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The Solitude is an elegant manor house built in the architectural style made popular in eighteenth century England by Scottish architect Robert Adam and his brothers, James and John. The house sits on its original landscape on the bank of the Schuylkill River in Philadelphia, which today is part of America’s first Zoo.
John Penn, grandson of William Penn, built The Solitude in 1784. In 1788, John found it necessary to return to England, and, for reasons unknown, he never returned to America. The Solitude was inhabited by a succession of tenants during John’s lifetime. After his death in 1834, Penn family members inherited The Solitude until the death of Rev. Thomas Gordon Penn (John’s nephew) in 1869, the last direct male descendant of William Penn.
During this period, the city of Philadelphia had been assembling land to form Fairmount Park. The Park Commission initiated plans to purchase The Solitude estate after Thomas’s death. Then, in 1874, the newly formed Zoological Society of Philadelphia was given a lease on the land and “the house” for America’s first Zoo. The Solitude has been a cherished part of the Zoo ever since.
The eloquent motifs throughout the house, its historical significance, distinctive architecture and unique surroundings have inspired artists, preservationists, architects, poets, historians, academics and us, the staff of the Philadelphia Zoo and Friends of The Solitude, to write about its legacy and beauty. The House has also inspired individuals and groups to make wonderful contributions to upkeep the estate. Thanks to a recent gift from the Gray family, the gardens at The Solitude are currently being rennovated.
Please contact the Development Office to support The Solitude.
Through the years, the Zoo protected The Solitude without making substantive changes to the fabric of the house. Several years prior to the 1976 Bicentennial celebration, the Zoo, in cooperation with the Philadelphia Museum of Art, was involved in sizeable repairs and improvements made to the house. In 1991, Friends of The Solitude was formed to preserve this historic structure and research its history.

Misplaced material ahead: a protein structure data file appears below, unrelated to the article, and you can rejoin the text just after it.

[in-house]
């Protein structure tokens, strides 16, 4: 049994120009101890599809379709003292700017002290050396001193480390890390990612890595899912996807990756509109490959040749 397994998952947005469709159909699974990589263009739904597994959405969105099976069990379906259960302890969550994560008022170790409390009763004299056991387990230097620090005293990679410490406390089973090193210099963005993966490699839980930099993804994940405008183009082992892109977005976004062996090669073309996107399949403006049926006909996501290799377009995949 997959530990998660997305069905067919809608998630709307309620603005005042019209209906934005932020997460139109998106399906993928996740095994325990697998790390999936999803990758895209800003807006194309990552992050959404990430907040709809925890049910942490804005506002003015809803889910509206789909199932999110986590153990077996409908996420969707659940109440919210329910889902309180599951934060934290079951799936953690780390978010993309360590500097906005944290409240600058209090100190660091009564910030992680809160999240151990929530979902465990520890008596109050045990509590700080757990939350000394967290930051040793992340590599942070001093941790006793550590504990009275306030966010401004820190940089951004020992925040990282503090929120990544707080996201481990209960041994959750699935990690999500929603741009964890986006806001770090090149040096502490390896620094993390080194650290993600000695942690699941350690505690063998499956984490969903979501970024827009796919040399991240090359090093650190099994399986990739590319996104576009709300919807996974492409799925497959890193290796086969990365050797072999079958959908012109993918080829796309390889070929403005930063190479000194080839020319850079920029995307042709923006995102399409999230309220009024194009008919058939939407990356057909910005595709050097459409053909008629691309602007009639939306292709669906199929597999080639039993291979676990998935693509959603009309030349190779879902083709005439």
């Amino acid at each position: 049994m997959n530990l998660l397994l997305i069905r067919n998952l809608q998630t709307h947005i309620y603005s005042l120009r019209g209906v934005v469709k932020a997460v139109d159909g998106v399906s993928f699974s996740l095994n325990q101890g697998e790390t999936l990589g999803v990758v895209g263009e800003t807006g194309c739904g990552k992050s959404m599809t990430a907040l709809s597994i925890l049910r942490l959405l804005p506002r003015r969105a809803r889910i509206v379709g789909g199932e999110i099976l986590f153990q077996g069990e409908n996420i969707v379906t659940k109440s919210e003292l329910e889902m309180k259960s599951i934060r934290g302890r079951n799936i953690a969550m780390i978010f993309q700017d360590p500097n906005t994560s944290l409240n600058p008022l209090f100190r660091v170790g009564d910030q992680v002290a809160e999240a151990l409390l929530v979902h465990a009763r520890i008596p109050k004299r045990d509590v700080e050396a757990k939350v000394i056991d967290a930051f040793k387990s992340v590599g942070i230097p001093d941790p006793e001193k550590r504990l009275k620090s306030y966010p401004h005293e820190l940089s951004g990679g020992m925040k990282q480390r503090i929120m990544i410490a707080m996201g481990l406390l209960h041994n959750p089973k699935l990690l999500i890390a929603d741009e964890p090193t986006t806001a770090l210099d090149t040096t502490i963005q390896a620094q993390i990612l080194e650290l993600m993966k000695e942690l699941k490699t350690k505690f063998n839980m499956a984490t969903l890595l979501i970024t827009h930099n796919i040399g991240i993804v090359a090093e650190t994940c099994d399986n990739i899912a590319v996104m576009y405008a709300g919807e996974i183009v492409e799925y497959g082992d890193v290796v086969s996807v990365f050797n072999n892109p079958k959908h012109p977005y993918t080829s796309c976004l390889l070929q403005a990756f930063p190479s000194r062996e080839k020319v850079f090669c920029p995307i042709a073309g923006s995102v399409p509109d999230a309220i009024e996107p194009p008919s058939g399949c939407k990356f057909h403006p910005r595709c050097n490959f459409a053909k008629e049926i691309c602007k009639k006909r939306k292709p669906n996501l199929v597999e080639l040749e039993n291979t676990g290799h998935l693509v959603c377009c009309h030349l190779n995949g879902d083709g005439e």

Since the inception of Friends of The Solitude, the group has completed the installation of a new roof, and four columns for the east portico have been fully restored. On the interior of the house, structural stabilization of all ceilings has been completed, as well as a paint analysis of the Library and Parlor ceilings—and a full restoration of the original Library ceiling to its original eighteenth century colors has been completed.
The Friends of The Solitude also initiated an evaluation of the tunnel connecting the house to the kitchen dependency and its associated vaults in 2003, which revealed the unique quality and important historical significance of this structure. The Friends of The Solitude are interested in restoring the underground tunnel and kitchen vaults for future public access and interpretation.
Today, the Friends’ primary goal is the complete restoration of the parlor and entrance hall to its original colors. This major undertaking will require the help and support of individuals and organizations who understand the historical and architectural importance of The Solitude.